Music Mixing Process 3 – Automation

What is Automation? Automation is basically adjusting volume, EQ parameters or effect parameters to achieve a multitude of goals. These goals can be used to add a little more mid-range punch to a vocal at certain areas (listen to Nickleback, you'll hear this one everywhere) which allows the vocal to “pop” a little more. You…

What is Automation? Automation is basically adjusting volume, EQ parameters or effect parameters to achieve a multitude of goals.

These goals can be used to add a little more mid-range punch to a vocal at certain areas (listen to Nickleback, you'll hear this one everywhere) which allows the vocal to “pop” a little more.

You also may use automation to add more reverb decay at a specific point in the song for creative purposes or you may decide to add just a little more feedback on the delay at a particular solo or vocal part.

Automation can also be used as manual compression which is what we will focus on. Manually going in and tamper peaks for a more natural, smoother response from the particular instrument that is being automated. The most common use for automation though happens to be vocal tracks. I do not care if you're Lara Fabian, Fergie or Sebastian Bach, chances are you get some automation, almost every vocal gets it.

Of course a vocal can be tamed with 6dB reduction on a compressor and the explosive peaks reduced with a limiter but this method takes away from dynamics; for instance you have a lyric that says something like:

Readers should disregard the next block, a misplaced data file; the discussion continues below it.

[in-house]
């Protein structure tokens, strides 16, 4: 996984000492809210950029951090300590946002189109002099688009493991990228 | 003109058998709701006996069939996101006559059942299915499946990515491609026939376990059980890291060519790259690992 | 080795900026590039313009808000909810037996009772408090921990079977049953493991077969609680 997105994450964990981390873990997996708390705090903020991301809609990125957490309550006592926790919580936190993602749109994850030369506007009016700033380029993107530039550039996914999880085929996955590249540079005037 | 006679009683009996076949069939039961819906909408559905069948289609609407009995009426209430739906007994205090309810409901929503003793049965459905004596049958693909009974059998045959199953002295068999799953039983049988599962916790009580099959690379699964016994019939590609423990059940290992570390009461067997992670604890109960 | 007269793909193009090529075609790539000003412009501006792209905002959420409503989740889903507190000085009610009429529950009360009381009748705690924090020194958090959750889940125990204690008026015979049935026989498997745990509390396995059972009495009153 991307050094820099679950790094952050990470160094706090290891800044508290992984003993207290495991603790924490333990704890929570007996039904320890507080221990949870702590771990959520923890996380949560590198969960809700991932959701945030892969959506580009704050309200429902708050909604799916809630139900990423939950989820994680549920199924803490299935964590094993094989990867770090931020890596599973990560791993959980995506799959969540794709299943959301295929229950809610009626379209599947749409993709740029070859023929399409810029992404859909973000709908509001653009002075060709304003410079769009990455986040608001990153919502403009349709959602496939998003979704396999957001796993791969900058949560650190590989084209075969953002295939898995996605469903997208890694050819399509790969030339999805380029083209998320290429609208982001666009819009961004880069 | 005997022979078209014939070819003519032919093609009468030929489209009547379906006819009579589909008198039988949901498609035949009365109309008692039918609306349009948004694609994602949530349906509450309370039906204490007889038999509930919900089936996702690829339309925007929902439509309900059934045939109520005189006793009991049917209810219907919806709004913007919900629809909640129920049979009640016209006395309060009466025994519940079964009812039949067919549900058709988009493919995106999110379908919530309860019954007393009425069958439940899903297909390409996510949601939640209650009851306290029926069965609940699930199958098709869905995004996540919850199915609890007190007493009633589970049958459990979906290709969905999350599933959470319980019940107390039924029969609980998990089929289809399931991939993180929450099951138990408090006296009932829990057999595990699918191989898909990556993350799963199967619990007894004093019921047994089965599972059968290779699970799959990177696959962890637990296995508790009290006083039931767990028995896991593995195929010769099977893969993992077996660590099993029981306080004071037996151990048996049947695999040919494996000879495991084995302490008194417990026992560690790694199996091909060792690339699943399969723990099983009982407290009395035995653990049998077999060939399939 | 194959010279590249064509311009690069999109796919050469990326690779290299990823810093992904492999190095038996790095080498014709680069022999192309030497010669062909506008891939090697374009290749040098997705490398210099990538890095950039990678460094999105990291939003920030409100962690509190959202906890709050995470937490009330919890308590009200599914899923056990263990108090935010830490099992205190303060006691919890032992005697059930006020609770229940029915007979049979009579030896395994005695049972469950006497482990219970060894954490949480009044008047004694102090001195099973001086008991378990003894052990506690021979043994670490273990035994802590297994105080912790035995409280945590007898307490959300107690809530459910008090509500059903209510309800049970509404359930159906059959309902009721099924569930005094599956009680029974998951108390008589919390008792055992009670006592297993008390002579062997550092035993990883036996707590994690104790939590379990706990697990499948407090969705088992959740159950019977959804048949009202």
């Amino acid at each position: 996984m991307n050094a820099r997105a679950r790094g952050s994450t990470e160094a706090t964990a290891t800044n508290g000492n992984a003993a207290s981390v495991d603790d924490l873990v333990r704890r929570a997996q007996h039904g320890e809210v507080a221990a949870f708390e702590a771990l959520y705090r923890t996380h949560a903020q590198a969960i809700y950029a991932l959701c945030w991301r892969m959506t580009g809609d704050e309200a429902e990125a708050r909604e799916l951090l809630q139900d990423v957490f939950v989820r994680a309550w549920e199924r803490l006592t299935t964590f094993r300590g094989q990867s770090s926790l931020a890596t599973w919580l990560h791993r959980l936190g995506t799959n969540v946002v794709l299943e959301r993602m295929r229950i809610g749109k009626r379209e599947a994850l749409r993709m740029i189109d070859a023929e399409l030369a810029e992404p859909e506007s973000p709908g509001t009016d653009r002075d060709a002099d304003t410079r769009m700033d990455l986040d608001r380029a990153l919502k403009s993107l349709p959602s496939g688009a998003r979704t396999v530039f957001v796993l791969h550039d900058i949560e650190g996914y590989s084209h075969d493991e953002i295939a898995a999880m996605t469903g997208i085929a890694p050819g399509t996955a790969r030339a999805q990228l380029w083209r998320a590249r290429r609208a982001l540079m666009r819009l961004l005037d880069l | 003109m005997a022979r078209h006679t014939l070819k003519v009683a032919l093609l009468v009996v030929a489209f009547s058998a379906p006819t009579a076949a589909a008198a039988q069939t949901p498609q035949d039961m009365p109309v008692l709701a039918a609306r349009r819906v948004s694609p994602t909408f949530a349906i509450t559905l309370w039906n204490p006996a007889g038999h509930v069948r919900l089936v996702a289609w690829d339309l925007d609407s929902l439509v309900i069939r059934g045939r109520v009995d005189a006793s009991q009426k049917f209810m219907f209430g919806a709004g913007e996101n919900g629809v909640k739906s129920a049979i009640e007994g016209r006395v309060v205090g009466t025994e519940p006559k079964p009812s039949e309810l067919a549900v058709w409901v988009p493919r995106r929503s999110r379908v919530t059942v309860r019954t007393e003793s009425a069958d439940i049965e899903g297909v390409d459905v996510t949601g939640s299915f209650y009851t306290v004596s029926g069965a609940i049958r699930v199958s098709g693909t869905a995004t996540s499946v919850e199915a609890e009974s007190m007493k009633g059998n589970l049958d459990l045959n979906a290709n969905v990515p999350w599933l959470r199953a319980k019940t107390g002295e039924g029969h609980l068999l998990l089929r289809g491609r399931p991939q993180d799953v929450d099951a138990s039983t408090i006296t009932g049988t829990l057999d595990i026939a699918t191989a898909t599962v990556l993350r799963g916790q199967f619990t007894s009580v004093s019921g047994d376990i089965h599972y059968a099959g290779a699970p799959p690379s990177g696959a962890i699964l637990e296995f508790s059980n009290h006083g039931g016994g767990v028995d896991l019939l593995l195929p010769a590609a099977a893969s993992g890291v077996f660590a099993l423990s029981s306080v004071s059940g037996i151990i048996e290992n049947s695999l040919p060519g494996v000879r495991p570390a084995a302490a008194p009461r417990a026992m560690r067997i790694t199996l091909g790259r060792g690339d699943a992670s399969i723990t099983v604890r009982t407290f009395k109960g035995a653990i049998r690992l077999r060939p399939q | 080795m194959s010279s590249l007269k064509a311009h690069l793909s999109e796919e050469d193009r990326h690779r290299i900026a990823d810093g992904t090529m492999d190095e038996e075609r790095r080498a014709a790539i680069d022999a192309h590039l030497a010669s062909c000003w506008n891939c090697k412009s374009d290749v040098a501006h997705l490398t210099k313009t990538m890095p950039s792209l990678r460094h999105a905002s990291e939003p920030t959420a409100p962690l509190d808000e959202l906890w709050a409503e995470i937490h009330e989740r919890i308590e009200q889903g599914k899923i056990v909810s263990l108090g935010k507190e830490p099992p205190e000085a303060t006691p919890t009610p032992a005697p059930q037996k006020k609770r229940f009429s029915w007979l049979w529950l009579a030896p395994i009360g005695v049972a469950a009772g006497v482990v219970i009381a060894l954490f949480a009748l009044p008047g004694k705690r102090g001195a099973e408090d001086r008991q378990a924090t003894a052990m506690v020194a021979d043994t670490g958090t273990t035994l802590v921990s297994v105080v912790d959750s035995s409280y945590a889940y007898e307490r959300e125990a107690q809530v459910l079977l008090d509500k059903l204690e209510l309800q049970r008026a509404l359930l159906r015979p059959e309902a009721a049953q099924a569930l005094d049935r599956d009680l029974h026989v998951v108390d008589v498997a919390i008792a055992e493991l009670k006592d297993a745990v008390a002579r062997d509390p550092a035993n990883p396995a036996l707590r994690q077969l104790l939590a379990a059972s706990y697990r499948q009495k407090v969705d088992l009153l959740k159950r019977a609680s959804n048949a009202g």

“Today is the day I fight BACK!

Using the method described above, this can take away excitation from the word “BACK!” and does not help give it that push needed to really emphasize the word, so in place of heavy compression we would use automation to completely control the response of that word by manually reducing and boosting audio in specific points.

The initial plosive from the “Buh” in back would most likely get a .5-2dB reduction to reduce the plosive content yet allow it to come through in a smoother manner. The rest of the word would then be adjusted to be even in volume.

The second goal of vocal automation is to make sure that every single word, syllable and phrase is heard clearly. The vocalist is the star, they're the face of the group, so they should be heard quite well. That thought process is not one everyone agreements on though.

Most rap artists like to have the beat slightly above and around them (as if they're surrounded) rock / country artists typically want their voices to be heard either slightly above the music or a nice, even blend. If you want your vocals buried in a mix you should not be a vocalist or rapper though. Burying vocals does not sound good, the beat can still be focused on while you are clearly heard. You do not hear Snoop or Dre burying their vocals do you? Did not think so.

In essence, you can do a LOT with just one word. With automation you could reduce the initial impact of “B” and boost the “A” in back to sound like bAck! or emphasize the “ck” for a percussive timbre to the word.

I could get very in-depth on this subject but I do not feel that is necessary.